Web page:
In 1981, the Madam C. J. Walker Manufacturing Company ceased operations. A line of cosmetics and hair-care products bearing the name Madam C.J. Walker Beauty Culture is available at Sephora retailers. Walker’s life was portrayed in the 2020 TV show Self Made, with Octavia Spencer portraying Walker.

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Honoring The Many African-Americans Who Make Our Nation Truly Great

There is much today that is taken for granted or considered commonplace when, only a short time ago since the formation of our nation, our African-American brothers and sisters rose up and dared to change our world. Some have invented and contributed to things we use even today, and others influenced the course of our history in ways many don’t even recognize. Today as we celebrate Martin Luther King Jr. Day may this article help to shed some light on their contributions to our great nation.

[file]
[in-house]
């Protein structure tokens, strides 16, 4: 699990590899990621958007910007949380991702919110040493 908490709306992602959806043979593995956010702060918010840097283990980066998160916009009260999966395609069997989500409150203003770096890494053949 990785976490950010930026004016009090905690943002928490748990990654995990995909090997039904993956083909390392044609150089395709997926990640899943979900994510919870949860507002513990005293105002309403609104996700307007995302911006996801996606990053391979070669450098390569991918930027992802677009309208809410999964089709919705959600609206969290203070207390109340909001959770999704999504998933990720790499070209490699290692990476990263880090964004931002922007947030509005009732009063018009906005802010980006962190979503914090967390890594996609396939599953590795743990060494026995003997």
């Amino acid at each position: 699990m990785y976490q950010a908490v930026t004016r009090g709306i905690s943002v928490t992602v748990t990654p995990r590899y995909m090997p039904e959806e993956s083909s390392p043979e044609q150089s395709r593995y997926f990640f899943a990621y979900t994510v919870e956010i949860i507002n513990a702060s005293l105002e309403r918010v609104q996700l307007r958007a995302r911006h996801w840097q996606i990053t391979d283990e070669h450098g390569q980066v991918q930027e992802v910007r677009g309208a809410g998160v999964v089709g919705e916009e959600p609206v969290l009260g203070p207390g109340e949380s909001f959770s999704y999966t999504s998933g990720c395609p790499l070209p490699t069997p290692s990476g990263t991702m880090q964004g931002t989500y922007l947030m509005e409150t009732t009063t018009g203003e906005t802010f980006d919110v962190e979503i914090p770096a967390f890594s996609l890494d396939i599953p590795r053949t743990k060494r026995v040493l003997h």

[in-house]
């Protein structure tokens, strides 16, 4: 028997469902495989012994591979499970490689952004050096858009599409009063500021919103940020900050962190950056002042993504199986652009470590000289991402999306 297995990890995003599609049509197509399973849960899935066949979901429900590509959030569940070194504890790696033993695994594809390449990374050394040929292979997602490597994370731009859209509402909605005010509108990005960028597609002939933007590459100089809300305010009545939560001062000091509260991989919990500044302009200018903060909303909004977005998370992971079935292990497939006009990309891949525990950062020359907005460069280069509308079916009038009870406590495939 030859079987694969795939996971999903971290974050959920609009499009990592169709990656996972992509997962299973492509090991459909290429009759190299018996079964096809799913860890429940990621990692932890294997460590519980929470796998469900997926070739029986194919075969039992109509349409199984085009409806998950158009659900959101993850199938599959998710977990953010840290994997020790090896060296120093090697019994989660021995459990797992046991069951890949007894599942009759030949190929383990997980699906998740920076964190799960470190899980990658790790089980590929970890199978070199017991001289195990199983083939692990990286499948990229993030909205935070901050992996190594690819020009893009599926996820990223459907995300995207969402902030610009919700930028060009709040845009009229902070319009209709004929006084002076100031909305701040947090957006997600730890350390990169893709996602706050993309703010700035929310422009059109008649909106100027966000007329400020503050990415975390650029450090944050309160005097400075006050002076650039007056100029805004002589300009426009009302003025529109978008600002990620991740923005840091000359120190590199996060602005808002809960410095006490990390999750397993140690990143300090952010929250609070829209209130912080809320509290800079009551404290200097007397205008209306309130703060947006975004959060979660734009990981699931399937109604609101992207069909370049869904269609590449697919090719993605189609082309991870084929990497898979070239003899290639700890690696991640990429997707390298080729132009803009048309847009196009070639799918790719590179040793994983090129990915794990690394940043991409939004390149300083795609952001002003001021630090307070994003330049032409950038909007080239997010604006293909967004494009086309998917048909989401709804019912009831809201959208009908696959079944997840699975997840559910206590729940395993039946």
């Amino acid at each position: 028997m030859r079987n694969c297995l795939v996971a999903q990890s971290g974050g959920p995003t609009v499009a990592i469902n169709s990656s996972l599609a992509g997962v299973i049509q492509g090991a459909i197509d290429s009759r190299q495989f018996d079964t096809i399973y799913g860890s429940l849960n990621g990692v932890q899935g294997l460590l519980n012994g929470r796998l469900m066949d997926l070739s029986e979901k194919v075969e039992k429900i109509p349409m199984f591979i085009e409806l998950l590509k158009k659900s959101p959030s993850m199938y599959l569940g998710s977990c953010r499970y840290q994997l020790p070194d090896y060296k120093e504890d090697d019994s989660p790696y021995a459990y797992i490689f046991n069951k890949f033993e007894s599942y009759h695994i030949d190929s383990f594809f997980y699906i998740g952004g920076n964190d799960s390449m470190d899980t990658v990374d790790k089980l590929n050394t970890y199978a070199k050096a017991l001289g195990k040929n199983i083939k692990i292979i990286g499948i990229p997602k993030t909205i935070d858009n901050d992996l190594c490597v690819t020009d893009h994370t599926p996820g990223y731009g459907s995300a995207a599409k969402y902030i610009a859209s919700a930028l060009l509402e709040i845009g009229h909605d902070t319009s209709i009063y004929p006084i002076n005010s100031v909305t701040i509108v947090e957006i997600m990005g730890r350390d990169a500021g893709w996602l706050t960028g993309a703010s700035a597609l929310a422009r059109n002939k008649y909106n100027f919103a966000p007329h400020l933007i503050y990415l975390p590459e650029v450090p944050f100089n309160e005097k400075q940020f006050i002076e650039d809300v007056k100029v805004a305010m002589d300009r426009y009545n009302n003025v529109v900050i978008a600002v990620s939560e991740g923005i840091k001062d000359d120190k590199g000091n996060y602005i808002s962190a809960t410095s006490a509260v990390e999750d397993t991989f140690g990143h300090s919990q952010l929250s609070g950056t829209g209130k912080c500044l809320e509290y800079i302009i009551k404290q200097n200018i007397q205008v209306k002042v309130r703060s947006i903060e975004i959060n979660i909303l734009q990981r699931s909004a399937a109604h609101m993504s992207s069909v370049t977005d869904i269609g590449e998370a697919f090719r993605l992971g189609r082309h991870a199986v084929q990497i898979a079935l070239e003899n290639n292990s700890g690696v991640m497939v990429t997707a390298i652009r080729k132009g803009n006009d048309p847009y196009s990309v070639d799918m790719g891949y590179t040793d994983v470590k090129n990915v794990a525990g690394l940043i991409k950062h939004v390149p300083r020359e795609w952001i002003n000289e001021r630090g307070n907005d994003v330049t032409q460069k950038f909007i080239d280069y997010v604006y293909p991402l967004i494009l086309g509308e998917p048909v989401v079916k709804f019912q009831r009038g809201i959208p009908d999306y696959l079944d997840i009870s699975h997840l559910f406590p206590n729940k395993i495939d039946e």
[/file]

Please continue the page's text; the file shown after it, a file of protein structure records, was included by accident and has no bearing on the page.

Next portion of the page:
Starting with the very man whose name and accomplishments were recognized and made into a national holiday by President Ronald Reagan in 1983, you may know of Martin Luther King, Jr. and his famous, “I Have A Dream” speech, but King did much more than that.

King was a bright young man who skipped both the ninth and eleventh grades during his time at Booker T. Washington High, and he entered Morehouse College at the young age of 15. He earned a sociology degree while there and by age 25 earned his Ph.D. at the seminary and became the pastor of Dexter Avenue Baptist Church of Montgomery, Alabama.

On December 1, 1955, Rosa Parks boarded the Cleveland Avenue bus after a rather exhausting day at work. At the time there was a law called the Montgomery City Code that stated if a bus filled with white passengers in the “Whites Only” section, then any African-American in the “Colored” section must move to give them their seat. Rosa refused twice to move and was arrested and found guilty a week later at trial.

This moment led to the Montgomery Bus Boycott which King was elected to lead and where he famously stated, “We have no alternative but to protest. For many years we have shown an amazing patience. We have sometimes given our white brothers the feeling that we liked the way we were being treated. But we come here tonight to be saved from that patience that makes us patient with anything less than freedom and justice.”